Whether you’re planning a thru-hike of the AT or a 3-day exploration of Yosemite, hardy food will be one of the necessities on your trip. If you’ve averaging 8+ miles per day (which is typical for backwoods hikers), you’ll likely be burning somewhere between 2,500 to 4,500 calories. This means you’ll need plenty of high-calorie food to keep you going and a variety of backpacking food ideas to keep your meals interesting.
Of course, this creates a conundrum for backpackers who are striving for an ultra-light load, lack the convenience of refrigeration, and have access to only minimal cooking gear. Finding the right food only becomes more difficult when you adhere to a vegan diet. However, don’t be dismayed by those that purpose serious backpacking isn’t possible as a vegan. While perhaps more difficult, a vegan diet is perfectly possible to maintain with a little planning. You’ll even have the same options all other backpackers have: cooked (hot) or uncooked (cold) meals, dehydrated or freeze-dried foods, ultralight or light enough snacks.
Depending on needs and preferences, your food supplies will vary from backpacker to backpacker. Here are some of my favorite backpacking food ideas for vegan hikers.
A classic hiker’s snack, GORP (which actually stands for Good Ole Raisins & Peanuts) is almost always vegan-friendly. Of course, I recommend you enhance the original recipe—don’t stick to just raisins and peanuts. Almonds, dried fruits, seeds, and pretzels make good additions. You can make your own GORP (which is likely be to be least expensive option), get some pre-made at any grocery store, or purchase it right off of Amazon. Just be sure to steer clear of mixes with chocolate candies—these often contain milk products.
Homemade Fruit Leather
On your hike you probably won’t want to lug around the heavy fresh fruits you’d normally eat. However, this doesn’t mean you have to go without nature’s sweetest snack; instead, turn your favorite fruits into fruit leather. By making this snack at home, you’ll save money and be able to use more fruit and less sugar in your concoction. Most varieties will store for about one month. Learn more about how to make your own fruit leather from Two Peas & Their Pod, a healthy and family-friendly recipe blog.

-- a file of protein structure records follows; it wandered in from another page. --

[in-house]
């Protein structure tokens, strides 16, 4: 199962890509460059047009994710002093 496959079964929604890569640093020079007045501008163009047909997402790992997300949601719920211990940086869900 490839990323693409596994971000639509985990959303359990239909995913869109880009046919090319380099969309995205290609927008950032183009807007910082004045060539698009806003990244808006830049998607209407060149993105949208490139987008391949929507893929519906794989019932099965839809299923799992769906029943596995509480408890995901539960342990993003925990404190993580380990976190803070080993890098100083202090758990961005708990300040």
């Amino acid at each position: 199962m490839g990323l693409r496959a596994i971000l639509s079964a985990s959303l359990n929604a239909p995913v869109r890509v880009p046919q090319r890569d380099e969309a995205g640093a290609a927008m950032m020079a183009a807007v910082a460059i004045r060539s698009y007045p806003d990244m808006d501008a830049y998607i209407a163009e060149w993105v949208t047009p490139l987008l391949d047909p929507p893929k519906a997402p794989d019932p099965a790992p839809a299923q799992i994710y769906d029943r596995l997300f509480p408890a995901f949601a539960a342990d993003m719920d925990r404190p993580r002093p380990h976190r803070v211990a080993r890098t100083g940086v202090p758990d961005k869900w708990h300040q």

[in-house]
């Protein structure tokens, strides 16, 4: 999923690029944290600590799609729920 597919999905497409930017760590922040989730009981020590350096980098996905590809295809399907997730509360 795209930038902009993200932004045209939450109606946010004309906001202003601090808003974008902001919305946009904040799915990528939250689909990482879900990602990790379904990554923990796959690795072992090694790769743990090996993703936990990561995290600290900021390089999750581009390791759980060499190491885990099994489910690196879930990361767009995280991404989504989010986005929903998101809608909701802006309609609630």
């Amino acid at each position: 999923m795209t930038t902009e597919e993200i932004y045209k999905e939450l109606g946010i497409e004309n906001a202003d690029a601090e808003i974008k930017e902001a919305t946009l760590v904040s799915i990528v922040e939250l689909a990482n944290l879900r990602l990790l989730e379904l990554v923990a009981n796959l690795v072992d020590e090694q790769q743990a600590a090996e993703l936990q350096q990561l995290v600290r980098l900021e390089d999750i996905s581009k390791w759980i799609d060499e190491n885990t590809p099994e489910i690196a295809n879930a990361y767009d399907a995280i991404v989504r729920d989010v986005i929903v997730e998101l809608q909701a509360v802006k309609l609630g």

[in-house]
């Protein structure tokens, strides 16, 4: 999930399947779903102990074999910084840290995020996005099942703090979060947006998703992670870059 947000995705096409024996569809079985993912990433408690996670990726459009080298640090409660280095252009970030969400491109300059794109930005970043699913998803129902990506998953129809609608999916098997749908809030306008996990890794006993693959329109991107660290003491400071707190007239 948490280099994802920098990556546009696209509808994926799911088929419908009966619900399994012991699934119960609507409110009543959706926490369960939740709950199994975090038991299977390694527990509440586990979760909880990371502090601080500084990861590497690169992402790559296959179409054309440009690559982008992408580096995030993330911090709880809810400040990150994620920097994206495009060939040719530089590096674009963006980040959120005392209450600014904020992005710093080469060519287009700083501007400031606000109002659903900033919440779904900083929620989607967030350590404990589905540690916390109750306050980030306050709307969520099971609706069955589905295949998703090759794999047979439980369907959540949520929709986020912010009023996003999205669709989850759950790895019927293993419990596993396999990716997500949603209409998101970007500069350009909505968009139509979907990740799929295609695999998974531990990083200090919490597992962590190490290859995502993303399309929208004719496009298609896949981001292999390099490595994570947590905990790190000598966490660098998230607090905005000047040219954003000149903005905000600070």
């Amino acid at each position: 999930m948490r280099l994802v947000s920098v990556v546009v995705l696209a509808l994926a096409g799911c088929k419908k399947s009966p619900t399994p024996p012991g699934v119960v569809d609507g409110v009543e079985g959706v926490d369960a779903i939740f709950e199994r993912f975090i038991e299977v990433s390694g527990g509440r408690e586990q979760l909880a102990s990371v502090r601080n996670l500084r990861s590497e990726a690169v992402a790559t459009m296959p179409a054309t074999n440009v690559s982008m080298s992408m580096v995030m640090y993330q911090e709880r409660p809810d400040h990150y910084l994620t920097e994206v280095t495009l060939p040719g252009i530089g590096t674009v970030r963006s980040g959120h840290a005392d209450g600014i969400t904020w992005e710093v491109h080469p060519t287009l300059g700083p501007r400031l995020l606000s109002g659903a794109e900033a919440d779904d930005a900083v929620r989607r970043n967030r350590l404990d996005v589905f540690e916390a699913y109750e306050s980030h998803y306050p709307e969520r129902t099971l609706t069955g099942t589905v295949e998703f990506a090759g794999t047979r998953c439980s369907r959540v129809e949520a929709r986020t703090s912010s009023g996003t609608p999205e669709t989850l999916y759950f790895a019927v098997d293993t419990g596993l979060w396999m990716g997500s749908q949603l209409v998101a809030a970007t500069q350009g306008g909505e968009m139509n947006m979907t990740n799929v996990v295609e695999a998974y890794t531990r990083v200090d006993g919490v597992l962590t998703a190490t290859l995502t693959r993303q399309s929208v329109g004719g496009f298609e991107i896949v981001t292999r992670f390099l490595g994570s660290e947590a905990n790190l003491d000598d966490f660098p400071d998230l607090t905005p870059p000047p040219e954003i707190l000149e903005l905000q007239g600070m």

Instant Rice, Quinoa, Cous Cous, and Pasta
Many backpacker staples are actually vegan-friendly just as they are, as long as you don’t flavor them with animal products. Instant rice, quinoa, cous cous, and pasta are all great backpacking food ideas that require just a pot and boiling water. Many backpackers use ramen noodles and leave out the seasoning packets (which are unhealthy and not vegan). You can complement any of these grains with dehydrated beans, sun-dried tomatoes, dried peas, soy sauce, or a variety of spices. To keep your bag as light as possible, remove items from bulky packaging and place in labeled zip lock baggies.
Peanut butter is a vegan’s best friend on the trail. Why? For any hiker, it’s hard to get enough calories, fat, and protein to keep up your energy. This is especially true for vegans. Just two tablespoons of JIF Creamy Natural Peanut Butter; contains 190 calories, 16 grams of fat, and 7 grams of protein. You can add peanut butter to any of your snacks or just eat it by the spoonful.